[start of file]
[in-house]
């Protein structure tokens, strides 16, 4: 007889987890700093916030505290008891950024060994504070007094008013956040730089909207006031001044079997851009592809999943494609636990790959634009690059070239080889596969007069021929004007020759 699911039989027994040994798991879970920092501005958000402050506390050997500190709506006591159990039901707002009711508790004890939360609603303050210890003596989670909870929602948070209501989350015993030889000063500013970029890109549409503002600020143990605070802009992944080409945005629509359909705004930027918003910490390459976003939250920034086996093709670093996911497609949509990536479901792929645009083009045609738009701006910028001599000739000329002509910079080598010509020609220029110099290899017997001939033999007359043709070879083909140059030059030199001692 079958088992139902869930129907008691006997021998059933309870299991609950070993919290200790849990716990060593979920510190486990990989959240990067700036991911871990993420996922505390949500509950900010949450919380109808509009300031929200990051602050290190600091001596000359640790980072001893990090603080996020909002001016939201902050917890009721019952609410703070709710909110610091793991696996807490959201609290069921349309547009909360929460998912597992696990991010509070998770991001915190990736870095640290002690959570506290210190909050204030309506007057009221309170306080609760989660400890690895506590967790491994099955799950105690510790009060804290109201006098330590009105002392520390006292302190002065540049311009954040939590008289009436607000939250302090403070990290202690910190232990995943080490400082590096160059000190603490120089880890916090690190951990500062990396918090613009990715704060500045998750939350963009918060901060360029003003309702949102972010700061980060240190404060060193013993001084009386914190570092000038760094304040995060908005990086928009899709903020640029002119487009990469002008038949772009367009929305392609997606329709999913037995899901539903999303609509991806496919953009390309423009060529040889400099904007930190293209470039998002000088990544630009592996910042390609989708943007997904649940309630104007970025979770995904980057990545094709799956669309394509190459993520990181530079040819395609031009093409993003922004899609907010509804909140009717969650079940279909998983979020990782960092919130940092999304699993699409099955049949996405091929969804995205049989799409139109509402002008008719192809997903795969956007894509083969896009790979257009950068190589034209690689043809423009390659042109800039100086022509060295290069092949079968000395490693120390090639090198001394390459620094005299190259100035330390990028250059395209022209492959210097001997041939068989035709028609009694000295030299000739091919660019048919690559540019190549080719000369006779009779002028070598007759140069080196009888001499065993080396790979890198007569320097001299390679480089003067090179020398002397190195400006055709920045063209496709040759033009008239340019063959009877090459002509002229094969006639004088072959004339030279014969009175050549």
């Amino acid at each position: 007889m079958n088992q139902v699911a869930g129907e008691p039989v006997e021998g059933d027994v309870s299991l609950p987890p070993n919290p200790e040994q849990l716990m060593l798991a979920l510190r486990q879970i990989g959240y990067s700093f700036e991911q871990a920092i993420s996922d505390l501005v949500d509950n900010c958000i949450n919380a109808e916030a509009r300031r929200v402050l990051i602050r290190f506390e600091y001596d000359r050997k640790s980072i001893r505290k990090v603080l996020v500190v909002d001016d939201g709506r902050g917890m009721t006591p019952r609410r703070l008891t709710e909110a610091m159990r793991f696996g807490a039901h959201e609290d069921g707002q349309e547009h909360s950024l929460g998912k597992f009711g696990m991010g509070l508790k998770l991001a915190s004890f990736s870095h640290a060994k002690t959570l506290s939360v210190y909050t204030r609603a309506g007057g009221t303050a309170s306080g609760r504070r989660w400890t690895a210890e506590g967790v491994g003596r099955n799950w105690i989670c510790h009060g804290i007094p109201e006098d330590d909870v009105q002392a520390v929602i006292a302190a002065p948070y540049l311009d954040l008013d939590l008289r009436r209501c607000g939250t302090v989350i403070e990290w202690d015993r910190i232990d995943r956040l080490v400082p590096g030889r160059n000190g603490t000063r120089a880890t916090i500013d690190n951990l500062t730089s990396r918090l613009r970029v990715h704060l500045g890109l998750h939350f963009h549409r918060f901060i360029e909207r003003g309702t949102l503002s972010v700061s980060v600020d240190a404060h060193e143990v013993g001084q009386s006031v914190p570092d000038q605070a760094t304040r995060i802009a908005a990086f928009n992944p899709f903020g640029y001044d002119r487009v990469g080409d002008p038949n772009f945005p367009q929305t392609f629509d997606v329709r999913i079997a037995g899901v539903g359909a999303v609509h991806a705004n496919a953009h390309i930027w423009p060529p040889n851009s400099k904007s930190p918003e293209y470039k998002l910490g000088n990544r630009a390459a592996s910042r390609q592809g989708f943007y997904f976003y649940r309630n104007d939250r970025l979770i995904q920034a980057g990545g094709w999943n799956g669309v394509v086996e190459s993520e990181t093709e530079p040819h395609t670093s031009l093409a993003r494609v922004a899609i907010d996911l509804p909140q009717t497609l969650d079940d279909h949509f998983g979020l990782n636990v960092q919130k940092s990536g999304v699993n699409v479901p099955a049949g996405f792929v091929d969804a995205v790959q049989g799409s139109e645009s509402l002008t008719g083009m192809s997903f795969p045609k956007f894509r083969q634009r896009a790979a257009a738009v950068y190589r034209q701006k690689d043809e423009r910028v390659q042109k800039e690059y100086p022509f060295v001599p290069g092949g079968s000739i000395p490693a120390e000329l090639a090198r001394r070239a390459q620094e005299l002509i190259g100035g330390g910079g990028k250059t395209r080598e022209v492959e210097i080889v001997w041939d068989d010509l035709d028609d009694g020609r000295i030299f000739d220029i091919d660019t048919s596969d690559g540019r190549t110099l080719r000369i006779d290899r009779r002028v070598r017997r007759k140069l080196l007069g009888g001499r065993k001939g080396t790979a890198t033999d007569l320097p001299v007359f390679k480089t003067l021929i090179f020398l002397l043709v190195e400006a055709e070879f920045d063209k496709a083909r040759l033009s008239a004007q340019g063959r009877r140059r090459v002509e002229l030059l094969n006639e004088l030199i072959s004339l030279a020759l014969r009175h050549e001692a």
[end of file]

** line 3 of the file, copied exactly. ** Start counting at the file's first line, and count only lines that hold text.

């Amino acid at each position: 007889m079958n088992q139902v699911a869930g129907e008691p039989v006997e021998g059933d027994v309870s299991l609950p987890p070993n919290p200790e040994q849990l716990m060593l798991a979920l510190r486990q879970i990989g959240y990067s700093f700036e991911q871990a920092i993420s996922d505390l501005v949500d509950n900010c958000i949450n919380a109808e916030a509009r300031r929200v402050l990051i602050r290190f506390e600091y001596d000359r050997k640790s980072i001893r505290k990090v603080l996020v500190v909002d001016d939201g709506r902050g917890m009721t006591p019952r609410r703070l008891t709710e909110a610091m159990r793991f696996g807490a039901h959201e609290d069921g707002q349309e547009h909360s950024l929460g998912k597992f009711g696990m991010g509070l508790k998770l991001a915190s004890f990736s870095h640290a060994k002690t959570l506290s939360v210190y909050t204030r609603a309506g007057g009221t303050a309170s306080g609760r504070r989660w400890t690895a210890e506590g967790v491994g003596r099955n799950w105690i989670c510790h009060g804290i007094p109201e006098d330590d909870v009105q002392a520390v929602i006292a302190a002065p948070y540049l311009d954040l008013d939590l008289r009436r209501c607000g939250t302090v989350i403070e990290w202690d015993r910190i232990d995943r956040l080490v400082p590096g030889r160059n000190g603490t000063r120089a880890t916090i500013d690190n951990l500062t730089s990396r918090l613009r970029v990715h704060l500045g890109l998750h939350f963009h549409r918060f901060i360029e909207r003003g309702t949102l503002s972010v700061s980060v600020d240190a404060h060193e143990v013993g001084q009386s006031v914190p570092d000038q605070a760094t304040r995060i802009a908005a990086f928009n992944p899709f903020g640029y001044d002119r487009v990469g080409d002008p038949n772009f945005p367009q929305t392609f629509d997606v329709r999913i079997a037995g899901v539903g359909a999303v609509h991806a705004n496919a953009h390309i930027w423009p060529p040889n851009s400099k904007s930190p918003e293209y470039k998002l910490g000088n990544r630009a390459a592996s910042r390609q592809g989708f943007y997904f976003y649940r309630n104007d939250r970025l979770i995904q920034a980057g990545g094709w999943n799956g669309v394509v086996e190459s993520e990181t093709e530079p040819h395609t670093s031009l093409a993003r494609v922004a899609i907010d996911l509804p909140q009717t497609l969650d079940d279909h949509f998983g979020l990782n636990v960092q919130k940092s990536g999304v699993n699409v479901p099955a049949g996405f792929v091929d969804a995205v790959q049989g799409s139109e645009s509402l002008t008719g083009m192809s997903f795969p045609k956007f894509r083969q634009r896009a790979a257009a738009v950068y190589r034209q701006k690689d043809e423009r910028v390659q042109k800039e690059y100086p022509f060295v001599p290069g092949g079968s000739i000395p490693a120390e000329l090639a090198r001394r070239a390459q620094e005299l002509i190259g100035g330390g910079g990028k250059t395209r080598e022209v492959e210097i080889v001997w041939d068989d010509l035709d028609d009694g020609r000295i030299f000739d220029i091919d660019t048919s596969d690559g540019r190549t110099l080719r000369i006779d290899r009779r002028v070598r017997r007759k140069l080196l007069g009888g001499r065993k001939g080396t790979a890198t033999d007569l320097p001299v007359f390679k480089t003067l021929i090179f020398l002397l043709v190195e400006a055709e070879f920045d063209k496709a083909r040759l033009s008239a004007q340019g063959r009877r140059r090459v002509e002229l030059l094969n006639e004088l030199i072959s004339l030279a020759l014969r009175h050549e001692a």